Nusa Lembongan is a small island, situated close to its larger neighbor, Nusa Penida, off the south-eastern coast of Bali, Indonesia. Though a mere 8 km2 (3.1 mi2) in size it has world class diving and snorkeling sites such as Lembongan Reef (Jungut Batu), Mangrove and Blue Corner. They range from a sheltered bay for beginners to challening "washing machine type" dives for expert divers with fantastic drift dives in between. With life being much slower here than on Bali, Nusa Lembongan offers an unspoilt tropical paradise.
If you can't miss the nightlife in Bali you can do daily boat dives in Nusa Lembongan and return to Bali for the evening. If you'd like to relax and be close to nature, consider staying on Nusa Lembongan for a night or two so you experience the amazing landscapes, sunrises and sunsets here. Surfers will also find a break or three.
Nusa Ceningan is an even smaller island (3 km2 or 1.2 mi2), located between Nusa Lembongan and Nusa Penida. It is linked to Nusa Lembongan by a suspension bridge for walkers, cyclists and motorbike riders. Spectacular views and scenic roads await you there as well.
There are seaweed farms in the tidal channel between Nusa Ceningan and Nusa Lembongan. On the other side of Nusa Ceningan, the Toyapakeh Channel toward Nusa Penida is 250 m deep (820 ft) and attracts all kinds of large pelagics like mola molas, tuna and sharks. Most of the dive sites here are for expert divers only due to the unpredictable or strong currents.
The Blue Corner is the wildest dive site around Nusa Lembongan, described as a ride in a washing machine or even a flush in a toilet bowl. Strong currents, yay! For expert divers mainly or advanced divers who will keep their guide at arms' length.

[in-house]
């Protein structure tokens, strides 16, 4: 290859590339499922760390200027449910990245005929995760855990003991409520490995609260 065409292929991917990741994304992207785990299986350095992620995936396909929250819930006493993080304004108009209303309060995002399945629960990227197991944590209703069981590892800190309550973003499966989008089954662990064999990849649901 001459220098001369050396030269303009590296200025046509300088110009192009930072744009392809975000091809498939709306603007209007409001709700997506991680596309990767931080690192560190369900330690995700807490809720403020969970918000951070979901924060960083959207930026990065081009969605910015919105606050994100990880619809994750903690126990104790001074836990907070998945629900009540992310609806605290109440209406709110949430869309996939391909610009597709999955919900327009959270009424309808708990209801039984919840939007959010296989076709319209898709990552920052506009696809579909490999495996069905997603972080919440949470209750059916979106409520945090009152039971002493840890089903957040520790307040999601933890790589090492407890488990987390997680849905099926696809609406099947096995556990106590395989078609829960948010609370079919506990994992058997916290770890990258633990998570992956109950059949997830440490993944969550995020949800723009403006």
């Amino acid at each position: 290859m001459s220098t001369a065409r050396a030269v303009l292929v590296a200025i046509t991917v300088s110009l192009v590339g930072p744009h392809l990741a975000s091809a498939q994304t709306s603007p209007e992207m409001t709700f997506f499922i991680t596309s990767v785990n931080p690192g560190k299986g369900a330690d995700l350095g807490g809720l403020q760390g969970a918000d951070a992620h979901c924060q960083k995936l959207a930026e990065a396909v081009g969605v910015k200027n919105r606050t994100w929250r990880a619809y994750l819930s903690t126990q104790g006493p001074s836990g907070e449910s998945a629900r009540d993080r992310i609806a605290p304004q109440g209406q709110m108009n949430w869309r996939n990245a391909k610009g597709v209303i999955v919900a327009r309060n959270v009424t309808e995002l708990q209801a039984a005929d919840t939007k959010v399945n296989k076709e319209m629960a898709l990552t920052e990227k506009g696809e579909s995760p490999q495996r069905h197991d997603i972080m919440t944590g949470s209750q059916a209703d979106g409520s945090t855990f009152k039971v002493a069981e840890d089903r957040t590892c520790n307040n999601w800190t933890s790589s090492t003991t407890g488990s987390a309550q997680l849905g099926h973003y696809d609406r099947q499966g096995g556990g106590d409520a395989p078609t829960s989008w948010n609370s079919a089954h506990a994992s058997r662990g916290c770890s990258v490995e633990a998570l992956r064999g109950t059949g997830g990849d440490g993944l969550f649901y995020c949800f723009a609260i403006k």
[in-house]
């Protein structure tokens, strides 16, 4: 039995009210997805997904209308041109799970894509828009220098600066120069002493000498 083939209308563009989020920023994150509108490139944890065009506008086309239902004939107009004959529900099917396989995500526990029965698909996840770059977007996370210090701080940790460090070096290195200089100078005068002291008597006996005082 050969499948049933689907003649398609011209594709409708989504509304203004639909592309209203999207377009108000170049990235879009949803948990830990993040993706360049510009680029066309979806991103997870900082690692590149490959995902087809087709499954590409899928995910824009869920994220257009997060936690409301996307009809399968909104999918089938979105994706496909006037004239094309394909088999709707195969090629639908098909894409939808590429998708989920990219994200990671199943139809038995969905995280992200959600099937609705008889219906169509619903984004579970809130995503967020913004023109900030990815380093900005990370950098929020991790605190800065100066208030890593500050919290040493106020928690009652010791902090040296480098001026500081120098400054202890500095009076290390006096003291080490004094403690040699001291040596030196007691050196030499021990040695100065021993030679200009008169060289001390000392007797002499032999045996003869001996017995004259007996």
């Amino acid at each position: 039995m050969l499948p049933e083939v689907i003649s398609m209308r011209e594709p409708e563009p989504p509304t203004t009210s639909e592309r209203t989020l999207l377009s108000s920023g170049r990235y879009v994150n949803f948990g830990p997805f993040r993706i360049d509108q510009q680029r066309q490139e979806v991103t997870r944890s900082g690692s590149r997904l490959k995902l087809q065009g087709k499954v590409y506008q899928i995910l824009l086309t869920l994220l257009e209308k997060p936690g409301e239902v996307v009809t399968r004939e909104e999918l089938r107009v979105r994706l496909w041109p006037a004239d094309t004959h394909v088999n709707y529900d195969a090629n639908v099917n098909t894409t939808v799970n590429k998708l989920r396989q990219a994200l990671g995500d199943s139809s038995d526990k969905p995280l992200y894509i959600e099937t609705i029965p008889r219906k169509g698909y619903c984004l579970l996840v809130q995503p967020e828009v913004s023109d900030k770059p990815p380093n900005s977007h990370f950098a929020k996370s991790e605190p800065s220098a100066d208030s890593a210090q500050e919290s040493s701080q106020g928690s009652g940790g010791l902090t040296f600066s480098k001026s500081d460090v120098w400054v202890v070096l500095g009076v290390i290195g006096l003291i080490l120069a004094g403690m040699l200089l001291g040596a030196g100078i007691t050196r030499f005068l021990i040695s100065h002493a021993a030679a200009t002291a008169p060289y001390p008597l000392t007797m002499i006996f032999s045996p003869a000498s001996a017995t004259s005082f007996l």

The current is absolutely unpredictable here. It can change from relatively calm waters to 7-12 km/h (4-8 mph) blasts on the same dive. There are upwellings and down, up, sideways currents involving temperature drops from 26 °C to 15 °C (79 °F to 59 °F). Sometimes holding on to your mask or regulator is a major challenge. Battling the rushing water is half the fun but there is also an astonishing diversity of marine life here.
This boat dive starts off at 8 m (25 ft) and leads to tidal flats at 18 m (60 ft). This is the shallow part of Blue Corner where intermediate divers can discover hundreds of tropical fish species and other creatures living around the healthy coral bommies.
Past these flats the real Blue Corner begins with flat terraces leading to a vertical wall from 30 m (100 ft). A large colony of black stringrays live in this area. They are not always buried in the sand. They also like to hover in the wild currents, wolfing down food as it zooms by. You have to take utmost caution when the current pushes you into a school of stringrays as their tails can cause dangerous injuries.
In addition to the stingrays, the mola mola can be observed here, usually in August and September. The huge ocean sunfish is hunting purple jellyfish, its favorite delicacy, and also visits the cleaning stations around the reef where smaller fish will remove parasites from its unwieldy body.